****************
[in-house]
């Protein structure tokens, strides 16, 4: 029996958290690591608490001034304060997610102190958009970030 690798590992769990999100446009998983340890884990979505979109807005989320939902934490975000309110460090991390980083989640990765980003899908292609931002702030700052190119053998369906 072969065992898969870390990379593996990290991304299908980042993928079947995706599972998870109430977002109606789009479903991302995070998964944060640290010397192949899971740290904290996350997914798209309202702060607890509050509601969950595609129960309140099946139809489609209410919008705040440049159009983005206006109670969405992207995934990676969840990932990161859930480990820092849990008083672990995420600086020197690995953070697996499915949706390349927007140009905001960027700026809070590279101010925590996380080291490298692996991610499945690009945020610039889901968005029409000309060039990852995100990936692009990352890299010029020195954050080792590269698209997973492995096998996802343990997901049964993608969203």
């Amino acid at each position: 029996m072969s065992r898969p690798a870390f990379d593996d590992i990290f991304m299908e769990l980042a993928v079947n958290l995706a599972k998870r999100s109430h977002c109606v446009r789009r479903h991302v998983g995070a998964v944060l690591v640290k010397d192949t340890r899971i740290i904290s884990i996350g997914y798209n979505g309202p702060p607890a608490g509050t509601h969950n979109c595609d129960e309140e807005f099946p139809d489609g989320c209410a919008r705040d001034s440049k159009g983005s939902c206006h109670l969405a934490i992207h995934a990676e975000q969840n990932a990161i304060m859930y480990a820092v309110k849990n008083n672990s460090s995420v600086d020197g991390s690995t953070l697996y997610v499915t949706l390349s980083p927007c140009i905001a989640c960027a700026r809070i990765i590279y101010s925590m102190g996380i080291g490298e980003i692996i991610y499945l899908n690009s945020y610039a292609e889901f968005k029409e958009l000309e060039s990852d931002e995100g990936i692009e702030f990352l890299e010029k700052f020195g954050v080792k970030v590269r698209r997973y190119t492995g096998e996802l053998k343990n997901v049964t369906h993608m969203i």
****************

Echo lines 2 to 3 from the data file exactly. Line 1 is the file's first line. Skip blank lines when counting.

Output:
């Protein structure tokens, strides 16, 4: 029996958290690591608490001034304060997610102190958009970030 690798590992769990999100446009998983340890884990979505979109807005989320939902934490975000309110460090991390980083989640990765980003899908292609931002702030700052190119053998369906 072969065992898969870390990379593996990290991304299908980042993928079947995706599972998870109430977002109606789009479903991302995070998964944060640290010397192949899971740290904290996350997914798209309202702060607890509050509601969950595609129960309140099946139809489609209410919008705040440049159009983005206006109670969405992207995934990676969840990932990161859930480990820092849990008083672990995420600086020197690995953070697996499915949706390349927007140009905001960027700026809070590279101010925590996380080291490298692996991610499945690009945020610039889901968005029409000309060039990852995100990936692009990352890299010029020195954050080792590269698209997973492995096998996802343990997901049964993608969203």
């Amino acid at each position: 029996m072969s065992r898969p690798a870390f990379d593996d590992i990290f991304m299908e769990l980042a993928v079947n958290l995706a599972k998870r999100s109430h977002c109606v446009r789009r479903h991302v998983g995070a998964v944060l690591v640290k010397d192949t340890r899971i740290i904290s884990i996350g997914y798209n979505g309202p702060p607890a608490g509050t509601h969950n979109c595609d129960e309140e807005f099946p139809d489609g989320c209410a919008r705040d001034s440049k159009g983005s939902c206006h109670l969405a934490i992207h995934a990676e975000q969840n990932a990161i304060m859930y480990a820092v309110k849990n008083n672990s460090s995420v600086d020197g991390s690995t953070l697996y997610v499915t949706l390349s980083p927007c140009i905001a989640c960027a700026r809070i990765i590279y101010s925590m102190g996380i080291g490298e980003i692996i991610y499945l899908n690009s945020y610039a292609e889901f968005k029409e958009l000309e060039s990852d931002e995100g990936i692009e702030f990352l890299e010029k700052f020195g954050v080792k970030v590269r698209r997973y190119t492995g096998e996802l053998k343990n997901v049964t369906h993608m969203i």